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Association of Ambient air Pollution with risk of preeclampsia during pregnancy: a retrospective cohort study

Abstract

Background

Ambient air pollution is becoming a serious environmental problem in China. The results were inconsistent on that air pollution was a risk factor of preeclampsia in pregnancy.

Methods

Total 116,042 pregnant women were enrolled from 22 hospitals in 10 cities of Hebei Province, China from January 1, 2015 to December 31, 2017. The parturients were divided into preeclampsia group (PE group) and non-preeclampsia group (non-PE group). The data of air pollutants, namely, particulate matter (PM)2.5, PM10, NO2, SO2, CO, O3 were collected from China Environmental Inspection Station.

Results

Among the 116,042 pregnant women, 2988 (2.57%) pregnant women were diagnosed with preeclampsia. The concentrations of exposed PM2.5, PM10, NO2 and O3 in the PE group were significantly higher than those in the non-PE group, and they were risk factors of the PE group in the first and second trimester of pregnancy respectively. The concentrations of exposed SO2 and CO in PE patients and non-PE women were not different, but high concentration of these air pollutants were risk factors to PE in the second trimester.

Conclusion

The exposure to PM2.5, PM10, NO2, O3 were risk factors for preeclampsia in the first and second trimester of pregnancy, while only at high level, SO2 and CO were risk factors for preeclampsia in the second trimester of pregnancy.

Peer Review reports

Background

With the development of the economy, ambient air pollution has become a serious environmental problem. And people are more and more concerned about the effects of air quality on health. Studies have shown that air pollution can lead to serious harm to the cardiovascular system and respiratory system [1], and even increase the risk of cancer. Pregnancy is a special stage of life, during which the pregnant women are susceptible to various physical and chemical factors. In recent years, more and more researchers paid attention to the adverse pregnancy outcomes caused by air pollution. For example, air pollutants would increase the risk of preterm birth [2], low birth weight [3], fetal growth restriction [4], and hypertensive disorders during pregnancy [5]. Preeclampsia is one of the most common complications of pregnancy, characterized by hypertension and proteinuria after 20 weeks of gestation. Preeclampsia had many adverse outcomes, such as pulmonary, renal insufficiency, cerebral disturbance, impaired liver function [6, 7], and increased risk of cardiovascular, cerebrovascular diseases, such as coronary heart disease, stroke in the future [8, 9]. Their offsprings were also affected [10]. The incidence rate of preeclampsia varied in the world, with 5.1% in Canada [11], 3.4% in the United States [12], 2.3% in Australia [13], 2.3% in Switzerland [14], 1.3% in Jordan [15]. The incidence rate of preeclampsia in China was about 3.1% in 2011 [16]. Most studies focused on the effects of short-term exposure to air pollutants on the incidence of preeclampsia, but the adverse effects of long-term exposure tended to be greater [17], and the exposure to different air pollutants at different trimesters of pregnancy had different impacts on the morbidity of preeclampsia [18]. There was no unified conclusion about it. A study showed that women exposed to high concentration of traffic pollution during pregnancy increased the risk of preeclampsia by 12% [18]. But another study found that the risk of preeclampsia was not related with the exposure to air pollutants (Particulate Matter (PM), NO2, SO2, CO, O3) during pregnancy [19]. With the rapid development of industry, combined with its special geographic and climate characteristics, North China has become an area with the worst air quality in the world. The objective of this study was to analyze the data of 22 hospitals from Hebei Maternal Near Miss Surveillance System (HBMNMSS) in Hebei Province from 2015 to 2017, and assess the effects of exposure to ambient air pollutants (PM2.5, PM10, NO2, SO2, CO, O3) on preeclampsia at different trimesters of pregnancy.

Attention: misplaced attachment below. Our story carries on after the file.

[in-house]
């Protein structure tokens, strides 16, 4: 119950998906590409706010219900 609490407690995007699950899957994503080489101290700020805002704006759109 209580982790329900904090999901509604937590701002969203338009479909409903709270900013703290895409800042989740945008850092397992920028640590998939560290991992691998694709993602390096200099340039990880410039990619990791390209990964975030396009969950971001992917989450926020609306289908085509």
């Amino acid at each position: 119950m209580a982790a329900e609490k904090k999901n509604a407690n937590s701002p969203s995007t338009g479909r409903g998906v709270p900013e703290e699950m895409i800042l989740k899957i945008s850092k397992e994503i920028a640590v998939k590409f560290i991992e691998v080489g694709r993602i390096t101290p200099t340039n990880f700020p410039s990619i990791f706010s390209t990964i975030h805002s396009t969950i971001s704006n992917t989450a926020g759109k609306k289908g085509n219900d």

Methods

All participants of this study signed an informed consent, and the protocol was approved by the ethic committee of Hebei Women and Children’s Health Center.

Data collection

The data was collected from HBMNMSS, which involved 22 hospitals randomly cluster sampled in 10 cities (Shijiazhuang, Baoding, Handan, Zhangjiakou, Chengde, Qinhuangdao, Xingtai, Tangshan, and Hengshui) of Hebei Province, China (Fig. 1). More than 1000 babies deliver in each of the hospitals every year. Total 167,601 parturients were collected from January 1, 2015 to December 31, 2017. The inclusion criteria included singleton pregnancy, with more than 20 gestational weeks; The exclusion criteria included missing data, previous hypertension, diabetes mellitus, nephropathy. Total 116,042 parturients were enrolled, and the selection flowchart of the participants was shown in Fig. 2.